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Big Bear Observatory
Nestled in the quiet San Bernardino Mountains of California in the middle of the calm waters of Big Bear Lake, amongst the scenery and wildlife is the largest solar telescope in the world. Big Bear Lake is the home of the New Jersey Institute of Science's solar observatory of the same name as the Lake. In the spring of 2009, after assembly and testing, their new 1.6 meter (just under 6 feet) clear-aperture solar telescope was made operational and some fantastic shots of the Sun have already been released, although it will admittedly take 3 years of fine tuning to reach perfection. This great achievement comes at no better time with 2009 also marking the 400th anniversary of Galileo’s telescope used to study sunspots.
Big Bear Observatory was originally built and operated by the California Institute of Technology in 1969. It changed hands under the direction of the New Jersey Institute of Technology in 1997 and today is funded by grants from NASA, the National Science Foundation, as well as the US Air Force and Navy.
The site of Big Bear was chosen for its elevation of 6,750 feet above sea level and the clarity of the sky over the lake. The observatory sits on a thin peninsula and is surrounded by water which serves the purpose of cooling the surrounding air and eliminating heat wave distortions that would emanate from solid ground.
In addition to the 1.6 meter solar telescope in the main dome that replaced a 65cm vacuum reflector and 25cm vacuum refractor telescopes, there is a secondary smaller dome housing a 20cm full disc scope which tracks the sun throughout the day.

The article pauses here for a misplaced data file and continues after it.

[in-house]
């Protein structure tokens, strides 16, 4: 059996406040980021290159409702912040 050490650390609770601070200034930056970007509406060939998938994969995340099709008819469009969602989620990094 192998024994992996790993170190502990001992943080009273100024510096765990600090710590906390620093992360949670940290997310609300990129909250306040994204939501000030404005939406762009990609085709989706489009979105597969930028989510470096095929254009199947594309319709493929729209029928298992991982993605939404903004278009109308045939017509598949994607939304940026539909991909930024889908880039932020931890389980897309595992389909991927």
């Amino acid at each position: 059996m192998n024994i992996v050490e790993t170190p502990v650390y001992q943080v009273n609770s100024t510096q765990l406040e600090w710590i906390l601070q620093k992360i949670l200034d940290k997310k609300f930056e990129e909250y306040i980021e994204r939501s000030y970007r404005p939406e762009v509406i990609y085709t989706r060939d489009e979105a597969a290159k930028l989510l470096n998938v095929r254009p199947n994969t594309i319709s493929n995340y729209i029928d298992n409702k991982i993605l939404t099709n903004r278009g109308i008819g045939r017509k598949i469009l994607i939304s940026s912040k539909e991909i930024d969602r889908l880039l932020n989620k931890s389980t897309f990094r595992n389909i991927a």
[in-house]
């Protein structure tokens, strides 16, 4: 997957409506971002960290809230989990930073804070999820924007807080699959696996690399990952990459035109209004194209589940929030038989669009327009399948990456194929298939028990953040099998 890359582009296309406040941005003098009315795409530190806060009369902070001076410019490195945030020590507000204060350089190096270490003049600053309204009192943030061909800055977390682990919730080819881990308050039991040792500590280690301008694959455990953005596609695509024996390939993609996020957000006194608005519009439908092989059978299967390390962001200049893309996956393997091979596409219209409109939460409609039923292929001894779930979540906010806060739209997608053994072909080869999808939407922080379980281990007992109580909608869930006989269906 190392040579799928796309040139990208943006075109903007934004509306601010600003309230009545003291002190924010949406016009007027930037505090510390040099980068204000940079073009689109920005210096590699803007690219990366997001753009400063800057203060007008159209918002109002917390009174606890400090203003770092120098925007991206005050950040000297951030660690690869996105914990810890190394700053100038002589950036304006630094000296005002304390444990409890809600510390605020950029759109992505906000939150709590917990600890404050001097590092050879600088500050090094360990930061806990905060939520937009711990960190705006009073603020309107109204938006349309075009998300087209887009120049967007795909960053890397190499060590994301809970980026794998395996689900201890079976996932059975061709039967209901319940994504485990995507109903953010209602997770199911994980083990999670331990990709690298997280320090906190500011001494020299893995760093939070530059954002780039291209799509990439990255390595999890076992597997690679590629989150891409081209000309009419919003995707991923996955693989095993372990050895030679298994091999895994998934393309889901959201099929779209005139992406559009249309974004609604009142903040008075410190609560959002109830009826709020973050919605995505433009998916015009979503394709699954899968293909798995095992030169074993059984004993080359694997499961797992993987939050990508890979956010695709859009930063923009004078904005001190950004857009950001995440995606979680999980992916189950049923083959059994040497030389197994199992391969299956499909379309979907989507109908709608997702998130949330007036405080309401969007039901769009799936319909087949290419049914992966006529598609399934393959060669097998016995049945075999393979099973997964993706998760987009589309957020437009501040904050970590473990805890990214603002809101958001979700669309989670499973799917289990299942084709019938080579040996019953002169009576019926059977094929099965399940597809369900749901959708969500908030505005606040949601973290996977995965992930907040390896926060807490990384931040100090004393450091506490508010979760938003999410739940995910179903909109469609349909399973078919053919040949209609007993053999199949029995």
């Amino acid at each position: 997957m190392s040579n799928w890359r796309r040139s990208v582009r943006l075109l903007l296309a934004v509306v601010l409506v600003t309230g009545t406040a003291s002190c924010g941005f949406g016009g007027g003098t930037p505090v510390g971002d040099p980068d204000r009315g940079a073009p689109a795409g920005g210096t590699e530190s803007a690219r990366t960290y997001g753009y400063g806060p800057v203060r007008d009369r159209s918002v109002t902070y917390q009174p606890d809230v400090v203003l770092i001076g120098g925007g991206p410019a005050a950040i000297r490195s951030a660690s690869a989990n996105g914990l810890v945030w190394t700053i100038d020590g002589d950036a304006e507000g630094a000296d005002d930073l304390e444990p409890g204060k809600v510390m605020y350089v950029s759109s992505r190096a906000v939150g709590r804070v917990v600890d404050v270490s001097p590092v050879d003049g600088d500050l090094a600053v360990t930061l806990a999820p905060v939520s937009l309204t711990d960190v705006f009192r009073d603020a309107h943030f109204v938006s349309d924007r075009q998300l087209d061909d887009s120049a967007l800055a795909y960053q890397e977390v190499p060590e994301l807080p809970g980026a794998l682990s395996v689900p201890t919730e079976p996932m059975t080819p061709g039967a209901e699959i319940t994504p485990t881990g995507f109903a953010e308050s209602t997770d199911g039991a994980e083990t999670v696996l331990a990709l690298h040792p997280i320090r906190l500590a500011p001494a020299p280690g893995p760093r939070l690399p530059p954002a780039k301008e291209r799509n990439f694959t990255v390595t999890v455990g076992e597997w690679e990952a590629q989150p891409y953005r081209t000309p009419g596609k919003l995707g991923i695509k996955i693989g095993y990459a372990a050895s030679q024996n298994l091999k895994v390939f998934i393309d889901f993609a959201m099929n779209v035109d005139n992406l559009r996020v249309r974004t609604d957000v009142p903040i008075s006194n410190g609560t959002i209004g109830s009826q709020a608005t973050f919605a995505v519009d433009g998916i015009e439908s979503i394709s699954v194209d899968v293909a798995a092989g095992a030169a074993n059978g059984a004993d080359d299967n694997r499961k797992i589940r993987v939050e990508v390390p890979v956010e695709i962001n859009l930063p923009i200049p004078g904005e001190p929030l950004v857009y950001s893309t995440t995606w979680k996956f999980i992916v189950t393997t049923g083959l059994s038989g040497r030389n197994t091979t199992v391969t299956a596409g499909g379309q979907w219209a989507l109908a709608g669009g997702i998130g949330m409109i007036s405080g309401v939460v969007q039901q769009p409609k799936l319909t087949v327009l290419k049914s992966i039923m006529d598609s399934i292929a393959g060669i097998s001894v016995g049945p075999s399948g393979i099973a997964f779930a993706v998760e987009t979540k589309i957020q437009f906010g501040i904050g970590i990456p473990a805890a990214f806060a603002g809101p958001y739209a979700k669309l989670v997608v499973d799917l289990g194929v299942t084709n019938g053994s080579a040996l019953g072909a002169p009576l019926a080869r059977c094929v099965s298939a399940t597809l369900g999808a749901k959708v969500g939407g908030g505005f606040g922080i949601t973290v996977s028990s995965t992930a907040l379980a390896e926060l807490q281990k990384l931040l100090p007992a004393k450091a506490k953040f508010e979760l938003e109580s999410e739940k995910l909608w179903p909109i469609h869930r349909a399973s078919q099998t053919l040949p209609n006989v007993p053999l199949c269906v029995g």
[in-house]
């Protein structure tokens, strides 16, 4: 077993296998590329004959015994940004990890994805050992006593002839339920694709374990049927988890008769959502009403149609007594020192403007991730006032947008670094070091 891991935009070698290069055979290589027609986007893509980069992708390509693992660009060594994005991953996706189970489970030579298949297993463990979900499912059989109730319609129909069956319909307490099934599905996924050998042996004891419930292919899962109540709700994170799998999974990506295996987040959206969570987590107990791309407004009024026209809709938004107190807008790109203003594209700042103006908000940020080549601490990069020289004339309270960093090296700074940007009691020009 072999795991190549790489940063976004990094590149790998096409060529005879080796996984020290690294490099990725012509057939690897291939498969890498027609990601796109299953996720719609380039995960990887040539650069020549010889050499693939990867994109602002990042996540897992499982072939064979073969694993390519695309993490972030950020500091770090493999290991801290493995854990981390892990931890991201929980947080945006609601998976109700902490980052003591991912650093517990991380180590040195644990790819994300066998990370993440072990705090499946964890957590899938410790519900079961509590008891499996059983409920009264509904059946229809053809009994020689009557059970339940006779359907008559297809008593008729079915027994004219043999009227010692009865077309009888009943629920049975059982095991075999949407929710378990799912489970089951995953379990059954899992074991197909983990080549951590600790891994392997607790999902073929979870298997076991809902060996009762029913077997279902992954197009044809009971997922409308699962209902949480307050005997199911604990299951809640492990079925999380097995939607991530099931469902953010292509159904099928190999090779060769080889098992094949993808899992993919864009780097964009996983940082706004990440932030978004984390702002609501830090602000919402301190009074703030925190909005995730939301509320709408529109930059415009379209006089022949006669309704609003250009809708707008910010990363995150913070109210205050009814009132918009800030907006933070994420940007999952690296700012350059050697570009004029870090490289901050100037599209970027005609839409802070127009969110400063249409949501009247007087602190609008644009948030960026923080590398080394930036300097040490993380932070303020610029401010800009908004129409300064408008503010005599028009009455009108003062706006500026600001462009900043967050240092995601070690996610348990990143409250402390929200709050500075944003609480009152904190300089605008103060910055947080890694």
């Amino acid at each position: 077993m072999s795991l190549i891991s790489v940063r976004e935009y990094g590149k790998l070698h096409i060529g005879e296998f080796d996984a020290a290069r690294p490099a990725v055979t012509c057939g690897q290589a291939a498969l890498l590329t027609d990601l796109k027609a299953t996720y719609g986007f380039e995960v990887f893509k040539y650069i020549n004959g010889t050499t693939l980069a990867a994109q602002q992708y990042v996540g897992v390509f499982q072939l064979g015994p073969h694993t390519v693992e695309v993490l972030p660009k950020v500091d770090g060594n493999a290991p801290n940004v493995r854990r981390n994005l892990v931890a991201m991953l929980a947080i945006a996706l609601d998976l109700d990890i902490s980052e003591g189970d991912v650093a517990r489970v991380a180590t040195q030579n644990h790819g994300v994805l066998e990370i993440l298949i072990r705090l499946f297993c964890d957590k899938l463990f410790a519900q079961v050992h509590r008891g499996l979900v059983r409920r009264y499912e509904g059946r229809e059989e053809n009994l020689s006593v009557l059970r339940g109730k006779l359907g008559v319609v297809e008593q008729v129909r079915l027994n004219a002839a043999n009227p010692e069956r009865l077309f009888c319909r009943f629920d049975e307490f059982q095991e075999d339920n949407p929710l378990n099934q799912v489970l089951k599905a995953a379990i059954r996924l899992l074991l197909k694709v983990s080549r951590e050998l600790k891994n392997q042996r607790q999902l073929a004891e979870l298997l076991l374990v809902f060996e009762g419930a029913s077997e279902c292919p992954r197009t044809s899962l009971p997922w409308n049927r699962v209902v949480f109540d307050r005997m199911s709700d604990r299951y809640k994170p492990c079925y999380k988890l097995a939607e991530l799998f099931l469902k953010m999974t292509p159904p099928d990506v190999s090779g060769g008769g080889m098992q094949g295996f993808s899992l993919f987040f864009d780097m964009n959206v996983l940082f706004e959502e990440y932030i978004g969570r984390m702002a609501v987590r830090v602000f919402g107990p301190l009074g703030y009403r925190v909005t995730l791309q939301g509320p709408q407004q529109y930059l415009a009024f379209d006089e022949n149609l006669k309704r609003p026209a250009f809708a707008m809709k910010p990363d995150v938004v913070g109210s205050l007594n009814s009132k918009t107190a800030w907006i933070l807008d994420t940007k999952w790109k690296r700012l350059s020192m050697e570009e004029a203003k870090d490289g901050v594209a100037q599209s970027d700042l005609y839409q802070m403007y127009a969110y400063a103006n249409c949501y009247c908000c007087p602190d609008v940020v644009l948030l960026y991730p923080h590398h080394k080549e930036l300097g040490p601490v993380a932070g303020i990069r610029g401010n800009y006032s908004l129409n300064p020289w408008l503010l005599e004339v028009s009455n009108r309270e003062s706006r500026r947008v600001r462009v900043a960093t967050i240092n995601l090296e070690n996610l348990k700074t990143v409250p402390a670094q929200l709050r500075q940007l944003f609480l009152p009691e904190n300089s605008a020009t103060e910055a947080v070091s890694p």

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Although the new 1.6 meter telescope has only been operational since May 2009 and will be in its commissioning phase for up to three years, it is already providing unique quality images of the Sun. This telescope is three times larger than its predecessor and the open frame, off-axis mounting ensures full exposure to the Sun.
The primary mirror of the telescope was polished by the Steward Observatory Mirror Laboratory at the University of Arizona with a new method using a computer-generated hologram to achieve an unmatched precision in its shape. It is said that this mirror will be the standard by which all the best visual telescopes will be built in the future.
Another new feature of Big Bear’s new telescope is a thermal control system to keep the mirrors at optimal temperatures which precisely match inside and outside the dome except when not in use at night. At night it is slightly cooler than the outside to prepare for initial warming in the morning. In addition, the mirror houses 36 actuators that bend out slight aberrations or anomalies that may occur with thermal distortions or gravitational effects.
The director of the project at Big Bear is Dr. Philip R. Goode, Professor of Physics at the New Jersey Institute of Science, who has overseen the observatory since 1997. Dr. Goode explains that the new telescope will provide “images offering a better understanding of the Sun,” and of the “dynamic storms and space-weather which can have dramatic effects of Earth.”
Over the next several years as the Sun emerges from a prolonged phase of inactivity. That emergence will be able to be studied in a way that has never been done before.